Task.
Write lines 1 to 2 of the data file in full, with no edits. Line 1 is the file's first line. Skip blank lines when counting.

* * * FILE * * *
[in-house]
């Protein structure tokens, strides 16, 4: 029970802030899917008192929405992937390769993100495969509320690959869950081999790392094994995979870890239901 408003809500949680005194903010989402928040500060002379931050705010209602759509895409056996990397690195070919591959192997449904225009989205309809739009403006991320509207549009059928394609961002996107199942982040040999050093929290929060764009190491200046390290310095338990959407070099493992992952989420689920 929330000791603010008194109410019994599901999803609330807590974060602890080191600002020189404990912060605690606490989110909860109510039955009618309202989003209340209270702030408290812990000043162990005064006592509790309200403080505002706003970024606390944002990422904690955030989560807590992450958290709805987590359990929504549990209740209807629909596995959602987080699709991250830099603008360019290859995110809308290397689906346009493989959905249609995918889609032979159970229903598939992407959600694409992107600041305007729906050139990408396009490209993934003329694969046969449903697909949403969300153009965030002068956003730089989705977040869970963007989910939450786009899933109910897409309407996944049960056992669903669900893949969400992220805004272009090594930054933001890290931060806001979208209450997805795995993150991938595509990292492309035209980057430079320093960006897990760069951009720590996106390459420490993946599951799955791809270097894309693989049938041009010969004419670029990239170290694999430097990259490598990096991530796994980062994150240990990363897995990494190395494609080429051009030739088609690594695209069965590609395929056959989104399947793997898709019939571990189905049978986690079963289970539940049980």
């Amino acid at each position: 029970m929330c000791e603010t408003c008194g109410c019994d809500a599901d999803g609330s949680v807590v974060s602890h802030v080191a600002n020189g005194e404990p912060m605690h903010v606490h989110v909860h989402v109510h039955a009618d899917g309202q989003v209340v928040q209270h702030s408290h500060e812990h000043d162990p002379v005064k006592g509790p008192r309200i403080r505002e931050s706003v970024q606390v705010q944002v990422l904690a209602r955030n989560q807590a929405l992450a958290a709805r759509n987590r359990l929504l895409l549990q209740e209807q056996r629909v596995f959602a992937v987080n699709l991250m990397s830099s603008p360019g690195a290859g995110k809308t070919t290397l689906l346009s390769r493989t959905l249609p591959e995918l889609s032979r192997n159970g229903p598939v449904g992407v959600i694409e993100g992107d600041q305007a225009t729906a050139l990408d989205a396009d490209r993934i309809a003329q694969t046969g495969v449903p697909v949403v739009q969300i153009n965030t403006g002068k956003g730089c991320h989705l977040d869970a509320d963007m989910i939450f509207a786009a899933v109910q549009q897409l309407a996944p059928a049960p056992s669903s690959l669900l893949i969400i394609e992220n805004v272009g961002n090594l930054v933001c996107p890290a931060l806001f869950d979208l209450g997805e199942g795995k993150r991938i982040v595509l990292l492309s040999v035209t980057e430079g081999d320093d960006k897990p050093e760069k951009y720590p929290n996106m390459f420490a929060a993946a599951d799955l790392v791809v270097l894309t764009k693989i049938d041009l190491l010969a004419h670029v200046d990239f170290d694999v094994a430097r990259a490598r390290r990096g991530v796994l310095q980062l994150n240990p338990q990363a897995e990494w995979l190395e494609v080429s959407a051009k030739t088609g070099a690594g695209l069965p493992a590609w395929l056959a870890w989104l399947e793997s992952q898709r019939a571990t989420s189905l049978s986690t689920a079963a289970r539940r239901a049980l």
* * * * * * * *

[in-house]
């Protein structure tokens, strides 16, 4: 029970802030899917008192929405992937390769993100495969509320690959869950081999790392094994995979870890239901 408003809500949680005194903010989402928040500060002379931050705010209602759509895409056996990397690195070919591959192997449904225009989205309809739009403006991320509207549009059928394609961002996107199942982040040999050093929290929060764009190491200046390290310095338990959407070099493992992952989420689920 929330000791603010008194109410019994599901999803609330807590974060602890080191600002020189404990912060605690606490989110909860109510039955009618309202989003209340209270702030408290812990000043162990005064006592509790309200403080505002706003970024606390944002990422904690955030989560807590992450958290709805987590359990929504549990209740209807629909596995959602987080699709991250830099603008360019290859995110809308290397689906346009493989959905249609995918889609032979159970229903598939992407959600694409992107600041305007729906050139990408396009490209993934003329694969046969449903697909949403969300153009965030002068956003730089989705977040869970963007989910939450786009899933109910897409309407996944049960056992669903669900893949969400992220805004272009090594930054933001890290931060806001979208209450997805795995993150991938595509990292492309035209980057430079320093960006897990760069951009720590996106390459420490993946599951799955791809270097894309693989049938041009010969004419670029990239170290694999430097990259490598990096991530796994980062994150240990990363897995990494190395494609080429051009030739088609690594695209069965590609395929056959989104399947793997898709019939571990189905049978986690079963289970539940049980």